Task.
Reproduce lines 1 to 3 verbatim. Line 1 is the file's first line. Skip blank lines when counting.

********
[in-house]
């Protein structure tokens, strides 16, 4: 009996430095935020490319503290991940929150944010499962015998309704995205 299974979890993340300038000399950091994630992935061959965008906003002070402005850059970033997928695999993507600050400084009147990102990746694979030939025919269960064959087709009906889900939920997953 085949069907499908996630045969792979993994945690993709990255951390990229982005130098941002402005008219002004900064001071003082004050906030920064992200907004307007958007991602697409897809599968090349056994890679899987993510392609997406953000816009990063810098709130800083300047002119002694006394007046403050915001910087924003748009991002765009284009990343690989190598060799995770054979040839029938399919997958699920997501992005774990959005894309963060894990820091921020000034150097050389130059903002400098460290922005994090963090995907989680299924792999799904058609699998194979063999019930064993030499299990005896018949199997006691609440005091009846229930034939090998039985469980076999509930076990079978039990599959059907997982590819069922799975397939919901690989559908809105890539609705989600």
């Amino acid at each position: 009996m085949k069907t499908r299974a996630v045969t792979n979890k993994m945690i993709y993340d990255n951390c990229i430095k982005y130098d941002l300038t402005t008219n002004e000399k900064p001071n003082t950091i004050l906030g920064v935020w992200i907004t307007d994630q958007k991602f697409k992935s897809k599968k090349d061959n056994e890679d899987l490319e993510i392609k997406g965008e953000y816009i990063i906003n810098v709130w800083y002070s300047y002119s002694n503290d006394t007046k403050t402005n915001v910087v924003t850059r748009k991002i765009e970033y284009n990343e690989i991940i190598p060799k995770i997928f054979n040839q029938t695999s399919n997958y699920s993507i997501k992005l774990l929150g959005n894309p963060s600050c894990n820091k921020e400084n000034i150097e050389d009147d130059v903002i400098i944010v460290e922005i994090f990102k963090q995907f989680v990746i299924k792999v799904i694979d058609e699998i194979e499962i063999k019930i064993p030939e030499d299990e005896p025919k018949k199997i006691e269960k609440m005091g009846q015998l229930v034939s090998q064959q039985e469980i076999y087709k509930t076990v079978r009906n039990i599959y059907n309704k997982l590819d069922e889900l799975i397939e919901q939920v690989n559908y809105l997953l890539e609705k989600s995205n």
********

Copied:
[in-house]
């Protein structure tokens, strides 16, 4: 009996430095935020490319503290991940929150944010499962015998309704995205 299974979890993340300038000399950091994630992935061959965008906003002070402005850059970033997928695999993507600050400084009147990102990746694979030939025919269960064959087709009906889900939920997953 085949069907499908996630045969792979993994945690993709990255951390990229982005130098941002402005008219002004900064001071003082004050906030920064992200907004307007958007991602697409897809599968090349056994890679899987993510392609997406953000816009990063810098709130800083300047002119002694006394007046403050915001910087924003748009991002765009284009990343690989190598060799995770054979040839029938399919997958699920997501992005774990959005894309963060894990820091921020000034150097050389130059903002400098460290922005994090963090995907989680299924792999799904058609699998194979063999019930064993030499299990005896018949199997006691609440005091009846229930034939090998039985469980076999509930076990079978039990599959059907997982590819069922799975397939919901690989559908809105890539609705989600």
């Amino acid at each position: 009996m085949k069907t499908r299974a996630v045969t792979n979890k993994m945690i993709y993340d990255n951390c990229i430095k982005y130098d941002l300038t402005t008219n002004e000399k900064p001071n003082t950091i004050l906030g920064v935020w992200i907004t307007d994630q958007k991602f697409k992935s897809k599968k090349d061959n056994e890679d899987l490319e993510i392609k997406g965008e953000y816009i990063i906003n810098v709130w800083y002070s300047y002119s002694n503290d006394t007046k403050t402005n915001v910087v924003t850059r748009k991002i765009e970033y284009n990343e690989i991940i190598p060799k995770i997928f054979n040839q029938t695999s399919n997958y699920s993507i997501k992005l774990l929150g959005n894309p963060s600050c894990n820091k921020e400084n000034i150097e050389d009147d130059v903002i400098i944010v460290e922005i994090f990102k963090q995907f989680v990746i299924k792999v799904i694979d058609e699998i194979e499962i063999k019930i064993p030939e030499d299990e005896p025919k018949k199997i006691e269960k609440m005091g009846q015998l229930v034939s090998q064959q039985e469980i076999y087709k509930t076990v079978r009906n039990i599959y059907n309704k997982l590819d069922e889900l799975i397939e919901q939920v690989n559908y809105l997953l890539e609705k989600s995205n």